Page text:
ISLAMABAD - A senior official in Pakistan has admitted to election rigging amid protests breaking out across the country over claims that its general election results were unfair.

The confessional statement throws further questions over the legitimacy of the 8 February elections, which were marred by controversies and allegations of rigging in Pakistan.

Commissioner Rawalpindi Liaqat Ali Chatta told reporters that authorities in Rawalpindi, Punjab province, changed the results of independent candidates – referring to candidates backed by the former prime minister Imran Khan’s party – who were leading with a margin of more than 70,000 votes.

Chatta said there was so much “pressure” on him that he contemplated suicide, but that he then decided to make a public confession. “I take responsibility for the wrong in Rawalpindi. I should be punished for my crimes and other people involved in this crime should be punished.”

He also accused the chief election commissioner and the chief justice of Pakistan for their roles in the rigging. Chatta was arrested by police after the statement.

The chief justice of the supreme court of Pakistan, Qazi Faez Isa, has denied the allegations.

The claims have put pressure on the election commission and Pakistan’s powerful military, which has been accused by many political parties of rigging the election to favour the former prime minister Nawaz Sharif’s Pakistan Muslim League (PML-N) and Bilawal Bhutto Zardari’s Pakistan People’s party (PPP).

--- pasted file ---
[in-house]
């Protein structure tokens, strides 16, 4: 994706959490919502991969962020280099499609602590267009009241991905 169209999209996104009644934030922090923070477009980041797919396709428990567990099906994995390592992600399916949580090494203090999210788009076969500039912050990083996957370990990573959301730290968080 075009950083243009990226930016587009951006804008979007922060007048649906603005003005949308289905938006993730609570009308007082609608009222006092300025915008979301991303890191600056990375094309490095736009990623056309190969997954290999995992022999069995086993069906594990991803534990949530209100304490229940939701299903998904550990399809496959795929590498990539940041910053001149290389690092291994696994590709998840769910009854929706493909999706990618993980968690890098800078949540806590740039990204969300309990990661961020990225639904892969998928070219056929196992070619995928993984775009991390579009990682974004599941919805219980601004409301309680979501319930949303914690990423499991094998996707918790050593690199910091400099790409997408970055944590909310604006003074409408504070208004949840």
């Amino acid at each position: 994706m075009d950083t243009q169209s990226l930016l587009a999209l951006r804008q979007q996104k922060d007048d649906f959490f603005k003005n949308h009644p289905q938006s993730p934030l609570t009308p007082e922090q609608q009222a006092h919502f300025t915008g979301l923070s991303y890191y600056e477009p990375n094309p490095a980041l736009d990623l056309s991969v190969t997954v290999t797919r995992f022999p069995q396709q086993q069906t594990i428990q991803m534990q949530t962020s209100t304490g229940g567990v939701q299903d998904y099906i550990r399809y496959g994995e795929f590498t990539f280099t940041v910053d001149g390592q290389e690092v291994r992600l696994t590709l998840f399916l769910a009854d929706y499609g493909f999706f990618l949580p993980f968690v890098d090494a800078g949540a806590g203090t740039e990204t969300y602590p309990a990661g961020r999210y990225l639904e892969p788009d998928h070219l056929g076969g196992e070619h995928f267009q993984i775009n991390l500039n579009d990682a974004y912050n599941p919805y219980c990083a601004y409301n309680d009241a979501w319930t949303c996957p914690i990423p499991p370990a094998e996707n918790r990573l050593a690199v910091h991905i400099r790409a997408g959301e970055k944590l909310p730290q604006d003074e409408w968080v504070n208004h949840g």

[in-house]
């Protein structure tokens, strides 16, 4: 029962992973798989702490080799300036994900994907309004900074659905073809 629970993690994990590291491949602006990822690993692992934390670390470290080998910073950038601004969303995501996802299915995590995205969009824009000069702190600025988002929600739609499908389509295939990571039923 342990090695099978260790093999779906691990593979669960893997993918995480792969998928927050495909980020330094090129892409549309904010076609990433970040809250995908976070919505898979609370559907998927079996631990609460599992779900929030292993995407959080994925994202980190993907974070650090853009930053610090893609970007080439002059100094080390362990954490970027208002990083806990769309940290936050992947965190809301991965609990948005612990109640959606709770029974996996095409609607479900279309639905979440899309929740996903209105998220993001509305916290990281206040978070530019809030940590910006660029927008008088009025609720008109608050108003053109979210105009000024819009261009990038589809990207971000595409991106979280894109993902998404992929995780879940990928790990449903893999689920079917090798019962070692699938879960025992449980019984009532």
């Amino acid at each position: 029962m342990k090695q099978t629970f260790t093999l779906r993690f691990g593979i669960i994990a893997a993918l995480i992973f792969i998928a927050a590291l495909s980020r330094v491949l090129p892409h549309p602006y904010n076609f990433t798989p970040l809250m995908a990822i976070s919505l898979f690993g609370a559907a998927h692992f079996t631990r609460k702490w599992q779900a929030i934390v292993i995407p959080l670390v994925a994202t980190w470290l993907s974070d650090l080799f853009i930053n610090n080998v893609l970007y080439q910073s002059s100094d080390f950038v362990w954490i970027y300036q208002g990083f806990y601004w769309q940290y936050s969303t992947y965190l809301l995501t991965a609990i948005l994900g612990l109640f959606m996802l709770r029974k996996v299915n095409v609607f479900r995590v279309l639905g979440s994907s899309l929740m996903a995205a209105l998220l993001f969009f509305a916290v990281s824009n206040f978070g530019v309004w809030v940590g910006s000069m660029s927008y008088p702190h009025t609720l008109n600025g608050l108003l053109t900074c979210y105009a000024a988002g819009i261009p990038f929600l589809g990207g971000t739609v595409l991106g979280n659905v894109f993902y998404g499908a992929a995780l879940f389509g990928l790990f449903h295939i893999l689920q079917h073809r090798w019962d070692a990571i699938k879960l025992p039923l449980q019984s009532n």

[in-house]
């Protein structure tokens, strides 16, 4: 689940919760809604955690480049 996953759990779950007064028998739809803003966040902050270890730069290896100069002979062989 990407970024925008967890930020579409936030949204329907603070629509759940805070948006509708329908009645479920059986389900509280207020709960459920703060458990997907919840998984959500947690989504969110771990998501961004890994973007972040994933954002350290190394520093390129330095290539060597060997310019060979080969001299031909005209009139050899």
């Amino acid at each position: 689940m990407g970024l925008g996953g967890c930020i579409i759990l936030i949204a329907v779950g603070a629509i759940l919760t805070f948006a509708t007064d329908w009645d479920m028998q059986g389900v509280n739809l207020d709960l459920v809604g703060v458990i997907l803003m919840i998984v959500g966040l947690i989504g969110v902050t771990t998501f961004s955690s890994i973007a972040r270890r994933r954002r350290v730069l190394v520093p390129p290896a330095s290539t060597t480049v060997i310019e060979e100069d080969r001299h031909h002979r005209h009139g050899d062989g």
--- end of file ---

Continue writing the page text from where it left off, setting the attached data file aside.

However, the election commission has denied the allegations of rigging levelled by Chatta. The interim chief minister, Punjab Mohsin Naqvi, has taken notice of the commissioner’s allegations and ordered an “impartial probe” into allegations of manipulation of the election results.

Khan’s Pakistan Tehreek-e-Insaf party (PTI) has demanded the resignation of the chief election commissioner and announced anti-rigging rallies across the country on Saturday to change the results. Khan, who has been in prison since last August, said the public mandate was stolen.

As protests erupted across Pakistan, Punjab police on Saturday arrested the PTI-backed candidate, Salman Akram Raja, in Lahore for taking part in a protest. Raja is one of more than 100 candidates who say the results were changed with fake votes.

Fazlur Rehman, the head of a religious political party, Jamiat Ulema-e-Islam, and the former head of a democratic alliance that ousted Khan in a vote of no confidence in 2022, also alleged that the elections were rigged and has rejected the results. Rehman alleged that the elections were sold and said “some were given entire assemblies in exchange for money”.

In Pakistan’s restive province Balochistan, ethnic nationalist parties accused the military of rigging the election for PPP and PML-N and closed major highways for days. The military that has ruled Pakistan for decades has been facing criticism for its alleged role in the manipulation of election results.

Zahid Hussain, an author and political analyst, said the commissioner’s confession confirmed that there had been large-scale rigging in general elections. He said the massive riggings and the senior bureaucrat coming out in public had pushed the country into a deeper crisis.

Though commissioner Chatta did not name Pakistan’s powerful military as being responsible for the rigging, Hussain said that this was to be expected.

“Everyone knows that the military and election commission were behind this large scale of rigging in Pakistan. The confessional statement is proof of the election rigging which many of us already knew,” said Hussain.